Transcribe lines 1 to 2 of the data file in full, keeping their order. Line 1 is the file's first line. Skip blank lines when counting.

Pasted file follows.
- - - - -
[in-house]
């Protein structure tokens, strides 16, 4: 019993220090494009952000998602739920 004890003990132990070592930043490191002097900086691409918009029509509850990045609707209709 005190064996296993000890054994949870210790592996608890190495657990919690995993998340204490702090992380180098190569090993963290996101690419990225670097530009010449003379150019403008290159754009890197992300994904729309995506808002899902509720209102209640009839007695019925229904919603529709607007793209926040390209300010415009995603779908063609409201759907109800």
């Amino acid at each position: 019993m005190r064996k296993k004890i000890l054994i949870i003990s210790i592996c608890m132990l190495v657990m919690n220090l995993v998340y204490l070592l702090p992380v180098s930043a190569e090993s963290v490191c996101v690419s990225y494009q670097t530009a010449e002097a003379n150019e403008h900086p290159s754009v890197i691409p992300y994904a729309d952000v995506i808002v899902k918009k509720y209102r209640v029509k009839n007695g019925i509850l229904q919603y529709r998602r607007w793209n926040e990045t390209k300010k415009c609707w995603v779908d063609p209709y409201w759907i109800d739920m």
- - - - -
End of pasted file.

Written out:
[in-house]
């Protein structure tokens, strides 16, 4: 019993220090494009952000998602739920 004890003990132990070592930043490191002097900086691409918009029509509850990045609707209709 005190064996296993000890054994949870210790592996608890190495657990919690995993998340204490702090992380180098190569090993963290996101690419990225670097530009010449003379150019403008290159754009890197992300994904729309995506808002899902509720209102209640009839007695019925229904919603529709607007793209926040390209300010415009995603779908063609409201759907109800």